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How will GOP control of Congress affect stocks?

Stocks rose on Wednesday a day after Republicans gained control of the Senate in midterm elections, pushing the buoyant Dow Jones industrial average deeper into record terrain.

As of 2:25 p.m. Eastern Time, the Dow was up 76 points, or 0.4 percent, to 17,459. The S&P 500 also inched up, while the Nasdaq composite index was down slightly.

Historically, stocks tend to do well in the months surrounding the second midterm of a two-term president. Moreover, the holiday season is the best three-month stretch for the market during the year. But this is no ordinary market, and this has been no ordinary election.

So far, the chatter is that the parties could dig in on issues like immigration reform, which could lead Republican hardliners into unpopular strategies like shutting the government down, or even pursuing impeachment charges. Republicans would also likely see President Obama veto even small changes to the Affordable Care Act.

Exit poll results highlight U.S. voter priorities

Without much Republicans and Democrats can agree on, the next two years could bring considerable posturing ahead of the 2016 presidential elections. That is likely to prove disappointing to the two-thirds of Americans who feel the country is on the wrong track, according to the latest CBS News poll.

As investors survey the new political landscape, this dynamic may start to appear as early this afternoon, when Obama holds the customary post-election press conference. It's hard to see him being receptive of Republican proposals. Those are likely to include rolling back and modifying elements of Obamacare; expanding the domestic energy industry; broadening the fight against ISIS and Syria; stopping flights from Ebola-affected areas in Africa; reforming the tax code; and cutting regulations, especially in areas like financial services and carbon emissions.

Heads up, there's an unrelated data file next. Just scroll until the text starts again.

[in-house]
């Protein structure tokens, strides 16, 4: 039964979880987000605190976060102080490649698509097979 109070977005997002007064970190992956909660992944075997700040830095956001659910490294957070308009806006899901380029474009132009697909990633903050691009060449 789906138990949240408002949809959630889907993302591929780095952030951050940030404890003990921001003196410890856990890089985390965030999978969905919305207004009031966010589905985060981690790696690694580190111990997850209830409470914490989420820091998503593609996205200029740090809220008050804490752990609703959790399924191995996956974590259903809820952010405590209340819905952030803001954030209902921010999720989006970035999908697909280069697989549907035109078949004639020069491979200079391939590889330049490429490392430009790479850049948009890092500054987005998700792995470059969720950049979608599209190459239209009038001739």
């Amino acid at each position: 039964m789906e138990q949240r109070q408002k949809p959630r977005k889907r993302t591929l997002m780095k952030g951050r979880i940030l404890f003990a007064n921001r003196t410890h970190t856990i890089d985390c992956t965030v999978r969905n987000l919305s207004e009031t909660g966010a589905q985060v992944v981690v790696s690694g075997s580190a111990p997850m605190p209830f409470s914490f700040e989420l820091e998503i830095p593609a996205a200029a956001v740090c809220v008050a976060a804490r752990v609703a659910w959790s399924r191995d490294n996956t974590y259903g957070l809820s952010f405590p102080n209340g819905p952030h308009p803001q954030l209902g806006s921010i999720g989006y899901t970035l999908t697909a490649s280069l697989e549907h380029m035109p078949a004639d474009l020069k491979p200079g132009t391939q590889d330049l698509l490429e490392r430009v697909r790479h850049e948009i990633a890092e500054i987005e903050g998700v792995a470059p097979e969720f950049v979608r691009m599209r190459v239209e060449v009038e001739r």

Takeaways from 2014 midterm elections results

It's equally hard to see Republicans being receptive of Obama's interest in areas like climate change and amnesty for illegal immigrants.

It's worth remembering that the worst scares that the market has suffered in this cycle -- aside from the eurozone crisis -- have come from partisan showdowns in Washington. The biggest was the August 2011 credit downgrade from Standard & Poor's on frustration with a lack of political progress on the long-term drivers of the national debt and deficit. This issue will once again be in focus as the current budget resolution expires on December 11.

Without a new deal, the government would face another October 2013-style shutdown. The debt ceiling returns as an issue in March. All of this should soon start weighing on the minds of investors.


This comes in the context of some worrisome breadth measures as the market flirts with new record highs. The rebound out of the October lows was impressive in terms of price action. But as the chart above shows, it's been sorely lacking in broad participation. You can see this in the way the percentage of S&P 500 stocks in uptrends stands at just 63 percent, down from 75 percent in September and 85 percent back in July. That suggets stocks are more vulnerable than they appear.

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